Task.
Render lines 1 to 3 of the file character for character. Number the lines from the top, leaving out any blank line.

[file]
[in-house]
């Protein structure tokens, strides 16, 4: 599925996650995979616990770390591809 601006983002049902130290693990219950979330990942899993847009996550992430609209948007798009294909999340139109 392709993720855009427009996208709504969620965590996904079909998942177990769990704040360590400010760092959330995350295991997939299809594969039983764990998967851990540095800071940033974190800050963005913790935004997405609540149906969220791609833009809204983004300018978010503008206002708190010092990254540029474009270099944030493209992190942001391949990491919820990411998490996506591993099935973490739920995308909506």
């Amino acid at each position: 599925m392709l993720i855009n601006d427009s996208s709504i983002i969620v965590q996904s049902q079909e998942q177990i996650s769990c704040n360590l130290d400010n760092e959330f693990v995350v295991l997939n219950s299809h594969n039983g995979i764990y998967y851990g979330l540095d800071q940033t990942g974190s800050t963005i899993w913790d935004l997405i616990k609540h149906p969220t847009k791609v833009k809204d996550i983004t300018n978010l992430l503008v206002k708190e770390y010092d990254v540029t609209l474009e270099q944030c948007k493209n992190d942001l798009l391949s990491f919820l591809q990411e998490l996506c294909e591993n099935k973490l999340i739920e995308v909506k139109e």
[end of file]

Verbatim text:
[in-house]
């Protein structure tokens, strides 16, 4: 599925996650995979616990770390591809 601006983002049902130290693990219950979330990942899993847009996550992430609209948007798009294909999340139109 392709993720855009427009996208709504969620965590996904079909998942177990769990704040360590400010760092959330995350295991997939299809594969039983764990998967851990540095800071940033974190800050963005913790935004997405609540149906969220791609833009809204983004300018978010503008206002708190010092990254540029474009270099944030493209992190942001391949990491919820990411998490996506591993099935973490739920995308909506």
């Amino acid at each position: 599925m392709l993720i855009n601006d427009s996208s709504i983002i969620v965590q996904s049902q079909e998942q177990i996650s769990c704040n360590l130290d400010n760092e959330f693990v995350v295991l997939n219950s299809h594969n039983g995979i764990y998967y851990g979330l540095d800071q940033t990942g974190s800050t963005i899993w913790d935004l997405i616990k609540h149906p969220t847009k791609v833009k809204d996550i983004t300018n978010l992430l503008v206002k708190e770390y010092d990254v540029t609209l474009e270099q944030c948007k493209n992190d942001l798009l391949s990491f919820l591809q990411e998490l996506c294909e591993n099935k973490l999340i739920e995308v909506k139109e």